They are willing to lay their time, energy and lives on the line to protect the property and lives of those around them. It’s an unnecessarily thankless job, but the men and women who fight fires are among the most devoted and selfless people on the planet. Ladder 49 is a beautifully real movie that pays poignant homage to their service and sacrifice. There aren’t a lot of movies out there that get better for me the more I watch them. Ladder 49 is one of them. There is something tragically beautiful in the way it portrays the real lives and experiences of firefighters. It endeavors to help those of us who have little knowledge of the world of the firefighter to understand the fundamental enigma they face everyday: Why is it that the firefighter runs into a burning building when everyone else is running out?
Jack Morrison (Joaquin Phoenix) is a search and rescue firefighter for the city of Baltimore. He’s like many in his line of work…married, two kids, loves his work and his life. On a night just like any other his firehouse receives a call to a granary where a dangerous fire has incapacitated workers on its perilously high twelfth floor. Without a moment’s hesitation, Jack’s team enters the towering inferno, making their way to the trapped workers.
Everything goes fine until a massive explosion rocks the structure. The floor underneath Jack gives way and he plummets four stories becoming trapped himself. As he struggles to escape, his own team works desperately to get in to rescue him. As they race against the brutal flames he can’t help but think back on the most important events in his life. His thoughts turn to his family and friends and the reasons that drive him to get out and go on.
Director Jay Russell and his very devoted cast have created a heartrending tribute to the joys and sorrows, successes and failures of the firefighter and those in his life. It’s a story of remarkable authenticity that is crafted perfectly and acted with depth and dedication. There is no play for excessive dramatization or over-the-top emotion. In fact, most of the ordeals in Ladder 49 are based on real life accounts, making it a sort of fictionalized documentary that feels as much truth as it does drama.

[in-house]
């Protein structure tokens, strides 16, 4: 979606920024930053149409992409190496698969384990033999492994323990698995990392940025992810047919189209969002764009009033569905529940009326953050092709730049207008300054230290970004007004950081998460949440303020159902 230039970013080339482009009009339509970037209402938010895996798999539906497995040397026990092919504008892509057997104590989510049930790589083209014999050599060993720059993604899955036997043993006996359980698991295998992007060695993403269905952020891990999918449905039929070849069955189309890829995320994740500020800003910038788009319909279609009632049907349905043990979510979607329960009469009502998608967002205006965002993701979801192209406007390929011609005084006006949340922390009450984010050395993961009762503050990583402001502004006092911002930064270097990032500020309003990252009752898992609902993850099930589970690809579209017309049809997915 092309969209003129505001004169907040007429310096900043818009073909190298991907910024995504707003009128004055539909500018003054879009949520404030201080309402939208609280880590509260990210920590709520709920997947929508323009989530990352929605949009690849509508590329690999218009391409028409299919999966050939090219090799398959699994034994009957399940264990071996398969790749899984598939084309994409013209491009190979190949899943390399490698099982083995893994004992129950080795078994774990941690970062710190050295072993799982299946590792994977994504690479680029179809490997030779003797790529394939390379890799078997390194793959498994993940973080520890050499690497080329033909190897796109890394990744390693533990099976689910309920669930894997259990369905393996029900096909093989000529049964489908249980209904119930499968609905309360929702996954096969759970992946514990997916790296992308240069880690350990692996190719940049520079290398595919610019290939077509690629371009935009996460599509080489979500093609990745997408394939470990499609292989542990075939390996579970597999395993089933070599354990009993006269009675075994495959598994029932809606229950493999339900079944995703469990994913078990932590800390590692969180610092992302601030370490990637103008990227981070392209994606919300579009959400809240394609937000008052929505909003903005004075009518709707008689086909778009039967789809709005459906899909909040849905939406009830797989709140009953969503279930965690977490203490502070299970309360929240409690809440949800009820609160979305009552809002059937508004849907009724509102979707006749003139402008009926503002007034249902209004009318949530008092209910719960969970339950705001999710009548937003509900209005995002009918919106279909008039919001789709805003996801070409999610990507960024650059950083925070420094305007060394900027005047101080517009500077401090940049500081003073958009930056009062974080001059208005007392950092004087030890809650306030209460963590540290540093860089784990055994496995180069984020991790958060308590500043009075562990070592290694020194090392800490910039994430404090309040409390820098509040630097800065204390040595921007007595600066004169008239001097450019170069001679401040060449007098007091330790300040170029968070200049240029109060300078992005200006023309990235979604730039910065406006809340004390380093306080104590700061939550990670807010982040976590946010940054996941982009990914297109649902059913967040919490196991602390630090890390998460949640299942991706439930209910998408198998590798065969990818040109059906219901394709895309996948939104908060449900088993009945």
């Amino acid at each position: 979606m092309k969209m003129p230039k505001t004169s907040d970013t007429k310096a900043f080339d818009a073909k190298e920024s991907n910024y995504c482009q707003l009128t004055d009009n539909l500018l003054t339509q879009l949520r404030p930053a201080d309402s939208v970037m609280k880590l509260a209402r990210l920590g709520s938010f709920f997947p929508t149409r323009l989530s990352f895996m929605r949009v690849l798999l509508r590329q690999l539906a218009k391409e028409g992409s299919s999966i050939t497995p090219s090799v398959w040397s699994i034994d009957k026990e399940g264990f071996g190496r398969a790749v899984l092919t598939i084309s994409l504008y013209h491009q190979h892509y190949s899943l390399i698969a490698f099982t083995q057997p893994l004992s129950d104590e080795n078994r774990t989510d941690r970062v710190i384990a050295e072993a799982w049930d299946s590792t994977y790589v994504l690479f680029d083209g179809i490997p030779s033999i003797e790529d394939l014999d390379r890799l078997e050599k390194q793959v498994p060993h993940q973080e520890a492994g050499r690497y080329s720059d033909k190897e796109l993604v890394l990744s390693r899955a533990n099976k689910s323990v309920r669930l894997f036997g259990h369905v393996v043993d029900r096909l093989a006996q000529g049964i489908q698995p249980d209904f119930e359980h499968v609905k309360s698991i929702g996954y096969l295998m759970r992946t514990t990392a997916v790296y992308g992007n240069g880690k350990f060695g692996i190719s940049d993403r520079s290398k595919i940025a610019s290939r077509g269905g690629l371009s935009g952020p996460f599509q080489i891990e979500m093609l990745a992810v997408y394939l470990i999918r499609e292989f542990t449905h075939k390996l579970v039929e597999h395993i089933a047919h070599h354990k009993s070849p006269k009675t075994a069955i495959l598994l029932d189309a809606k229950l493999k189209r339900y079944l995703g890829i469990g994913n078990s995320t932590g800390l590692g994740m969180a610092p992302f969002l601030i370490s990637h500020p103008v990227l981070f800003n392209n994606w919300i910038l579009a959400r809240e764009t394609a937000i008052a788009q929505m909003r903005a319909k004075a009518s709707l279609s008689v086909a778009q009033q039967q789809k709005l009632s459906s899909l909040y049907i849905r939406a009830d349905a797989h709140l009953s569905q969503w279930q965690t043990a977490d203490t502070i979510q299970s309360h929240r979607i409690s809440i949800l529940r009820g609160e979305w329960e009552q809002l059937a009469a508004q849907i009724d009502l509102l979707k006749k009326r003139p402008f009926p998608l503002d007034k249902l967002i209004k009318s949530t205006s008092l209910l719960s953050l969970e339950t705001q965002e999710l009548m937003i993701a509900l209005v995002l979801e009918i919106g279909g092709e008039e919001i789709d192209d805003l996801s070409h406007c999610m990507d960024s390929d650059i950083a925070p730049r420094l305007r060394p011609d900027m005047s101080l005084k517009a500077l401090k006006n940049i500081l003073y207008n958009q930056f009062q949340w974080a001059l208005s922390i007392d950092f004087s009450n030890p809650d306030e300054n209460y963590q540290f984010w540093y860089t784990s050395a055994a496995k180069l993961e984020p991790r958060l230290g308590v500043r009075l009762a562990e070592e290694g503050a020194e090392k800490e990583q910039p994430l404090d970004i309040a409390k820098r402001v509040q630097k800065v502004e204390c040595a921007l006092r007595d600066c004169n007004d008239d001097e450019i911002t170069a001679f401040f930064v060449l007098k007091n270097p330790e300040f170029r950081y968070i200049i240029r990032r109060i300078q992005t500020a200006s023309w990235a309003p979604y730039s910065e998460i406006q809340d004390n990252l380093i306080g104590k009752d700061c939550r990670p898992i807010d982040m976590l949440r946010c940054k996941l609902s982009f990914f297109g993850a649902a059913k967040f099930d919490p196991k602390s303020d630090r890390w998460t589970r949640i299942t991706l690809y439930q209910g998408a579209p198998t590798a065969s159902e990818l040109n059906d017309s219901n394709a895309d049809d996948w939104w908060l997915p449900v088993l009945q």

The film’s sound and technical crew round out the cast by creating one of the movie’s most memorable characters: fire. There are no CGI flames here to distract or deflate the moment. The fires are the real deal and they wield a power that that sears through the screen. William Ross completes the package with a score that touches the heart. The music moves eloquently from heart-warming ballad-like melodies accompanying the everyday life, to gut wrenching themes of danger and sadness.
The characters and stories of Ladder 49 become more moving for me each time I see it. I find it to be a memorable film that easily earns the right to repeat viewings. It’s a fitting cinematic tribute to the lives real firefighters lead and the willingness they show to give it all up to protect the lives of the rest of us. The sights and sounds of Ladder 49 can merely be done justice with the high quality digital encoding and hot 5.1 Dolby sound that you can only get from a DVD. If remotely possible, I strongly encourage taking full advantage of as many entertainment center bells and whistles when watching this disc. It’s worth it.
The bonus materials menu is short but significant. There’s no space wasted on pointless irrelevant fluff. For starters, I appreciate the fact that the menu shows the length of each feature. It’s nice to know how long I’m going to spend before I hit that enter button. The Making of Ladder 49 is surprisingly comprehensive given it’s relatively short length. It touches briefly on everything from the actors’ training at an academy for firefighting to the complicated sets designed to recreate terrifying fires and collapsing buildings.
If you’re interested in learning a little about the real thing, Everyday Heroes: Real Stories From Real Fire Fighters gives you a fascinating peek into that world. As an additional tribute, you’ll find the music video for the film’s song “Shine Your Light” performed by Robbie Robertson. I’m usually not a fan of those kinds of musical features but this one fits with the rest of material nicely.
The deleted scenes run for thirteen minutes and they’re excellent. I only wish Jay Russell had bothered to add some commentary about why they were cut. Russell did record a commentary track for the feature presentation. He and editor Bud Smith spend the duration of the movie talking through the pleasures and difficulties of making such a powerful film. They’re presentation sounds rehearsed and edited, losing that impromptu edge that makes many commentaries lively. Nevertheless, it’s a good source of great background information on the film and the process of bringing it to life.
Ladder 49 is available in either widescreen or fullscreen ( I strongly recommend the widescreen version) and is a handsome DVD worth picking up for your collection.
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